Editor's note: In an earlier version of this story, the name of Ed Jolliffe, owner of Gorno Ford in Woodhaven, Mich., was misspelled.
When Jeff Carlson heard Ford Motor Co. was making its 2015 F-150 pickup out of aluminum, he became concerned many customers might not be ready for such a big change. After all, "Built Ford Tough" has always meant steel.
"We thought there might be some pushback because of the aluminum," says Carlson, who owns two Ford dealerships in Colorado. So Carlson and his staff decided to interview customers. What they learned surprised them.
"That has not been the case at all," he said. "Some of the more knowledgeable customers out there [are] saying 'I'm actually going to wait for that truck' because they like the idea of aluminum."
Other dealers who had similar fears say they have been surprised by how ready their customers seem to be to embrace the switch to aluminum. Ford says the new truck will be as much as 700 pounds lighter than the current truck, bringing improvements in fuel economy, performance and capability.
"My fear was they wouldn't think it was heavy-duty enough," says Ed Jolliffe, owner of Gorno Ford in Woodhaven, Mich., referring to his customers. "But I think they [Ford] have addressed that already."
Dealers and Ford officials say the notion that pickup customers are resistant to change is outmoded.
"At the customer level, you've got to remember these customers fish with titanium reels; they hunt with carbon fiber rifles. They hold their tools in the back with an aluminum tool holder," says Jim Farley, Ford Motor Co. global vice president of marketing, sales, service and Lincoln. "These customers are surrounded by new materials at every level."
Alexander Edwards, president of Strategic Vision, a San Diego consulting firm that studies consumer behavior, says Ford has earned goodwill as a leader in the truck market for more than three decades. Customers will trust the company to get it right, he says.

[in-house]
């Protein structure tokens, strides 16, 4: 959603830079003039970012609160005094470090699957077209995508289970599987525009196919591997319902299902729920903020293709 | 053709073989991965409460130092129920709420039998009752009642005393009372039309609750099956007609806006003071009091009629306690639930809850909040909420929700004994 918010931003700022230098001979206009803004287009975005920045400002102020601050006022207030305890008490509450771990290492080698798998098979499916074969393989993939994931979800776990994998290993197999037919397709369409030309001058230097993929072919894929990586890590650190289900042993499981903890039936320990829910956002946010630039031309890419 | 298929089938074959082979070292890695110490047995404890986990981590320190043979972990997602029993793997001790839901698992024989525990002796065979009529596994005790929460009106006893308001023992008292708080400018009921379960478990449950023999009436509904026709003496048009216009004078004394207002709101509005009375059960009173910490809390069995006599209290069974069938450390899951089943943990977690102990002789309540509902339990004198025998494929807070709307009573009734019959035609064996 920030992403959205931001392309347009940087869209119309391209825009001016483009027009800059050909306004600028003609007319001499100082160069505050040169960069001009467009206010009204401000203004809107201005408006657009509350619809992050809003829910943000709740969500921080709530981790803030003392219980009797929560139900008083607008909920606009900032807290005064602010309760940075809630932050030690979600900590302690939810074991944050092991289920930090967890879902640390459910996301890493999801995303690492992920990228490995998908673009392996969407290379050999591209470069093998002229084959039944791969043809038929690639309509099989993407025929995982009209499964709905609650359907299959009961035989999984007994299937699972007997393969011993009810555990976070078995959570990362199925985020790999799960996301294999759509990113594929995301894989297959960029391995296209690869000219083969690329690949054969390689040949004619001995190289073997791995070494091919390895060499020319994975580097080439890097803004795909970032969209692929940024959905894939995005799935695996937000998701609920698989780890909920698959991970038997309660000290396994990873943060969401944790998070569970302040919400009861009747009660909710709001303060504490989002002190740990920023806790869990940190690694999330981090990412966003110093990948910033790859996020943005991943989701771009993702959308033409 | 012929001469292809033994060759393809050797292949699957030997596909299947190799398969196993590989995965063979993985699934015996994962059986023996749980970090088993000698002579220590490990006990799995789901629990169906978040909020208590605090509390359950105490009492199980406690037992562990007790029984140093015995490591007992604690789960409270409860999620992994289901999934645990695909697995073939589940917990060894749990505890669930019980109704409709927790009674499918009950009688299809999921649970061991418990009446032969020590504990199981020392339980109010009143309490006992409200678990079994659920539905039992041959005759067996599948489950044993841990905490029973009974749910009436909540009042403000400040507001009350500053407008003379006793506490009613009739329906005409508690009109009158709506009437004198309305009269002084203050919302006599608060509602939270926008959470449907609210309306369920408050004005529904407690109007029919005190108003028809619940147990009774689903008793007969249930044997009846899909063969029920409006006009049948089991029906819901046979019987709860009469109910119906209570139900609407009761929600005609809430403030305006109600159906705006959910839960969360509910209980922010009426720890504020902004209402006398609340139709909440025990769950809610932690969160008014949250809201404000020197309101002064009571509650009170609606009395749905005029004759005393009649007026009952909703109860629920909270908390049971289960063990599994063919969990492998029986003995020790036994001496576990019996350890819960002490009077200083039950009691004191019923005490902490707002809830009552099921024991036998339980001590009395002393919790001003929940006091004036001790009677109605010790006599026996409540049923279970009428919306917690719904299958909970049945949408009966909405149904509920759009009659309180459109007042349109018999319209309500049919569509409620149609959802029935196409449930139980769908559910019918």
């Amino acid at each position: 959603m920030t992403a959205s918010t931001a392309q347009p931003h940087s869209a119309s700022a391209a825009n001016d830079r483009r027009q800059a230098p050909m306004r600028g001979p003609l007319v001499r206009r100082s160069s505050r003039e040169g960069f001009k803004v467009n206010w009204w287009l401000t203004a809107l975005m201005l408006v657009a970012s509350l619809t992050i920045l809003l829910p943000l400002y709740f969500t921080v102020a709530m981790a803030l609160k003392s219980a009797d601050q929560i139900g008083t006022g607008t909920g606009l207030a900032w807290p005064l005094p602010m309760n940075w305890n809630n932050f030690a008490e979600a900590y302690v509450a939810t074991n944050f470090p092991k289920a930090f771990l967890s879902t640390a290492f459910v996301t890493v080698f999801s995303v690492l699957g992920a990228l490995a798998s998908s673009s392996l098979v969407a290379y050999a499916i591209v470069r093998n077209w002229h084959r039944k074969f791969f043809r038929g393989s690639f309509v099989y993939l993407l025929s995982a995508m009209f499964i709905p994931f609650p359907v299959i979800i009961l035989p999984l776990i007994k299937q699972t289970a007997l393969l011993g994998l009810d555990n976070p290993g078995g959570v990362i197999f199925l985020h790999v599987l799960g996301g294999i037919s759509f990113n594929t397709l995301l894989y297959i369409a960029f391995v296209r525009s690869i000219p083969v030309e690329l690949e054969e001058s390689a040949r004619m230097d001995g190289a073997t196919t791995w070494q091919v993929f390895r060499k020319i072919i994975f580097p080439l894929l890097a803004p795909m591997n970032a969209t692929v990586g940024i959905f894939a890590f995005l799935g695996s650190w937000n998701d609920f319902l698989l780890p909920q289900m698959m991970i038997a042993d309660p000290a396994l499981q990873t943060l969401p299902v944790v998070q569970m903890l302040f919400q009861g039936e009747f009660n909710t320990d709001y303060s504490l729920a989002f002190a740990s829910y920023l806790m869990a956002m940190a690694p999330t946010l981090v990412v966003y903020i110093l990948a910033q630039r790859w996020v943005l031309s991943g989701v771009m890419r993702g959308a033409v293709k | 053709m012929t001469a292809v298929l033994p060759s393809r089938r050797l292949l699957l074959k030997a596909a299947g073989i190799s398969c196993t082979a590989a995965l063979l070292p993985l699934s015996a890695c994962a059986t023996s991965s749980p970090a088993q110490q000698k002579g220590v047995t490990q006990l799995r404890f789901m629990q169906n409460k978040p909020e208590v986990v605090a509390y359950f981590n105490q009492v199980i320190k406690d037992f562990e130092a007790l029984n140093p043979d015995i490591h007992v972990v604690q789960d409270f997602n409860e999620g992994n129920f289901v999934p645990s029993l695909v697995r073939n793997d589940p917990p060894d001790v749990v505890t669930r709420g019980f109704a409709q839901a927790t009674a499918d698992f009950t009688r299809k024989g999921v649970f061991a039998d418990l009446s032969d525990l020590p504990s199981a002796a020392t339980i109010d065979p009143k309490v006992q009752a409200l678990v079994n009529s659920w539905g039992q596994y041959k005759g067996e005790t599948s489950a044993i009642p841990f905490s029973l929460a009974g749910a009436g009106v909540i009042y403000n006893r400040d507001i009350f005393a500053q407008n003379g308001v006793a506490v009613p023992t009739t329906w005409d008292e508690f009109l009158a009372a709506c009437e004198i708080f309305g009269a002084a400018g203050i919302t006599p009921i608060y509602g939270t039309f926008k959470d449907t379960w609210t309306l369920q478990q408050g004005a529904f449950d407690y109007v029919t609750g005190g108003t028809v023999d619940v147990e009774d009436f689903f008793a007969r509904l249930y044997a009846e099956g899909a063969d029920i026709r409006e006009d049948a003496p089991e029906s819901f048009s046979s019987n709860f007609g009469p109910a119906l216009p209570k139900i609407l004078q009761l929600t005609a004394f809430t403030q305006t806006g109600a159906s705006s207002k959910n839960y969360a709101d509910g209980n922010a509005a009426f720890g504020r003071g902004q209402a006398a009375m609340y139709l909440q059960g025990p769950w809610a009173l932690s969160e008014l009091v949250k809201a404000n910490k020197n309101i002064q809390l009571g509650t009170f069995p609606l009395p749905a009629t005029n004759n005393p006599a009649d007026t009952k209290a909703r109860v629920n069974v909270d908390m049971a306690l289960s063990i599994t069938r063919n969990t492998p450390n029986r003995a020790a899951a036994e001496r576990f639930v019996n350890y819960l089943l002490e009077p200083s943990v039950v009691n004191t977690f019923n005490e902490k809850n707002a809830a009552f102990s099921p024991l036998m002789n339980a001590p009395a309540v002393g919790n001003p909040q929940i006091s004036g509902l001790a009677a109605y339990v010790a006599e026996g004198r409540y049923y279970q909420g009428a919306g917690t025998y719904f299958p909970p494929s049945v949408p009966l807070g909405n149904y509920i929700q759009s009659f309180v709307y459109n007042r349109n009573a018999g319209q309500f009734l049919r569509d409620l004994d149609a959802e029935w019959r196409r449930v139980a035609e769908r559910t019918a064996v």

"I don't believe the first group of customers will hesitate at all," Edwards said. "But if there are any problems, then they're going to have a significant problem getting people in the second and third waves of truck buyers.
Ford is staggering the pickup launch, starting production of the 2015 F-150 at the Dearborn truck plant late this year, followed by production at the Kansas City, Mo., plant in the first half of 2015. That means aluminum and steel F-150s will sit side-by-side in showrooms.
That's fine with Jerry Mullinax, owner of Mullinax Ford in Apopka, Fla., who recalls when Ford redesigned the F-150 for the 2004 model year. Pickup sales soared to record monthly levels in August and September of 2003 as bargain hunters snapped up the 2003 model and early adopters grabbed the 2004 model, he says.
Mullinax loaded up on 2003 trucks with less content and on 2004 trucks with all the goodies. Both versions sold well, he says.
But Mullinax says his sales staff needs to be prepared to tell the aluminum story.
"I'm going to have my guys selling it to the customers -- saying, 'Hey, you've got the material of the future. They use aluminum in those HumVees, and they've been using it in delivery trucks for 40 years. Those trucks hold up."